Wednesday, July 19, 2017

Realm of the Damned: Tenebris Deos – review

Director: Tom Paton

Release date: 2017

Contains spoilers

Realm of the Damned is a motion comic, meaning that it is a graphic novel that has had the original art manipulated into animation, with soundtrack and voice acting added. In honesty I am not sure about the concept of the motion comic, it definitely lacks the flow of a traditional animation and whilst it can be said to bring the art to life, it also loses the reader’s inner voice interpretation.

The Graphic novel is of the same name and was written by Alec Worley and illustrated by Pye Parr, and I will look at that as a separate entity at some point in the future to see if it holds together as a read better than this did as a watch. The DVD has also spawned a fictional black metal band, the Sons of Balaur, who are credited with the soundtrack.

back in the day
The comic opens with an introduction to primary (anti-)hero Alberic Van Helsing (David Vincent), who gives a potted history of his young son succumbing to what he believed to be cholera, of his discovery of evil supernatural creatures in the world and of him becoming a self-appointed nemesis to them. The story then moves forward to an alternative modern setting. One in which Van Helsing has been using vampire blood to maintain his life.

Balaur reborn
Over in Norway the members of the Sons of Balaur are in a church and one band member, Thomas (Chris Casket), has had the others turn on guitarist Kristopher. The guitarist believed they were going to burn the church down, and this is true, but before that occurs they force him to wear a relic called the Mask of Balaur and nobble him with a crowbar to stop him fleeing. Outside they wait and the being that emerges from the burning church is not Kristopher but the reincarnated Balaur (Dani Filth). He kills the band, bar Thomas, who he makes his familiar.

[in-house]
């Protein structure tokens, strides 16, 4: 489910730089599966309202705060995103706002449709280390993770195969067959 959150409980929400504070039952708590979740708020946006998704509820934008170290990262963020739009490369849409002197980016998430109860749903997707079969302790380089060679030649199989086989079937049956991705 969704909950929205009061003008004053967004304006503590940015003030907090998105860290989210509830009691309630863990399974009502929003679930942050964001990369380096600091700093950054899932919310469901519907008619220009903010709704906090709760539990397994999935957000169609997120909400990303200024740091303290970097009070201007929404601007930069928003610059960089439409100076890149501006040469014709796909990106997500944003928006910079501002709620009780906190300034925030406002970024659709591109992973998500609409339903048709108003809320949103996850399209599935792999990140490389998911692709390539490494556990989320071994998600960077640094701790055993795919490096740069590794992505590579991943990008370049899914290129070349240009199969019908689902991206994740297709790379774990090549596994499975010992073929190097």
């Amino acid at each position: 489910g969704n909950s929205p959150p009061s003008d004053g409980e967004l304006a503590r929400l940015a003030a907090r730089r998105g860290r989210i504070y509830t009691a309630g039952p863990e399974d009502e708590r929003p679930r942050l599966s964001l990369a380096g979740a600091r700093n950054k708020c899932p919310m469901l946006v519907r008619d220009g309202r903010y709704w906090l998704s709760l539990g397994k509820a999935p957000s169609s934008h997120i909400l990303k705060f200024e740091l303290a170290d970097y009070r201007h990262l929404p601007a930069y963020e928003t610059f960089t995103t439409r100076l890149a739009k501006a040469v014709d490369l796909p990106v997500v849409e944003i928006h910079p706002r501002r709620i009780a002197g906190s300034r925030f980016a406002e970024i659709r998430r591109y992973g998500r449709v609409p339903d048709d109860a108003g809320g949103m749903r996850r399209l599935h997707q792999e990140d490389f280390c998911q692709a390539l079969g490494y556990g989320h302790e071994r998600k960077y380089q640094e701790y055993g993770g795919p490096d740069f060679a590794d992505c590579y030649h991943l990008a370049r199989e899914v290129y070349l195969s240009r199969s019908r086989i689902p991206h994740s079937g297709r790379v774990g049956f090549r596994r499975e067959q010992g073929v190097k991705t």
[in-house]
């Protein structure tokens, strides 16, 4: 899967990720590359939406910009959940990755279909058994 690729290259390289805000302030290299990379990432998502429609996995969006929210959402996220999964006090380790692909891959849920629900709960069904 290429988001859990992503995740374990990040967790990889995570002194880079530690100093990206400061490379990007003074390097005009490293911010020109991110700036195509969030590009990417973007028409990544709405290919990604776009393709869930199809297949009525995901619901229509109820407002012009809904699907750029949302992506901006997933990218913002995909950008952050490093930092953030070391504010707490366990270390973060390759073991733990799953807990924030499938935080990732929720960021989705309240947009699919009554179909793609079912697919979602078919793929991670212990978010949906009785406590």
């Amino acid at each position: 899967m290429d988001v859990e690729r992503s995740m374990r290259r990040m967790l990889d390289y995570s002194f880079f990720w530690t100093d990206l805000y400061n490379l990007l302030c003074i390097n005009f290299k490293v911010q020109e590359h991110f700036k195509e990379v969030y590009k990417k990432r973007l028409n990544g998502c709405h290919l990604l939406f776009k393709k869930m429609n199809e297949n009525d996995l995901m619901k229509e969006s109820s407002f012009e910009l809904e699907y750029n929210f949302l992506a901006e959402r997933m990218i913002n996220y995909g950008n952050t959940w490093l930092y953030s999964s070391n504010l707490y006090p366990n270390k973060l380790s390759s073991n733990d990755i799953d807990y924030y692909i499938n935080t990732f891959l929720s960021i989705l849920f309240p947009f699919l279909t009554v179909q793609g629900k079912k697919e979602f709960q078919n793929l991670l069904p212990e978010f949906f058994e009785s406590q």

Van Helsing
Van Helsing goes to a venue where the Damned are playing. He follows a man and woman from the gig and interrupts her feeding on the guy, using her to supply himself with vampire blood. Following this he goes to confession but the church is raided by SWAT hunting him down. He escapes into the sewers but is soon caught and taken to Rome. Now I said this was an alternate world and it is one in which the monsters have taken ascendancy. The Congregation (the Vatican’s hunters) has fallen and the New Congregation has taken the seat of Rome and they are vampires.

King of the Werewolves
They caught Van Helsing by using the female vampire as a lure and putting some form of tracer in her blood. The vampire he is taken to, Athena (Jill Janus), is Balaur’s sister and murderer and she wants Van Helsing to track him down and destroy him before he can get to her. Balaur, in the meantime, is hunting down powerful creatures (including the King of the Werewolves and an Egyptian Mummy) to try and take their powers. When we get his back story we discover that Balaur rode with Vlad Ţepeş and became a monster amongst monsters.

the Mummy
There are some interesting lore elements to this – for instance Van Helsing attempts to re-sanctify the Vatican (despite his stolen longevity making him as susceptible to sanctified objects as the vampires) and this would have worked were it not for hearing the news of Balaur’s return, which stopped the process. Indeed there is a strong religious aspect to this tale. What let it down was the narrative, which wasn’t as flowing as I would have liked – I wonder whether this will work better in the original format – and the voice acting. This veered between overly melodramatic and insufferably wooden, but it did drag the experience down. I liked aspects of this, however, and will happily suggest 4 out of 10.

At the time of writing the review there was not an IMDb page.

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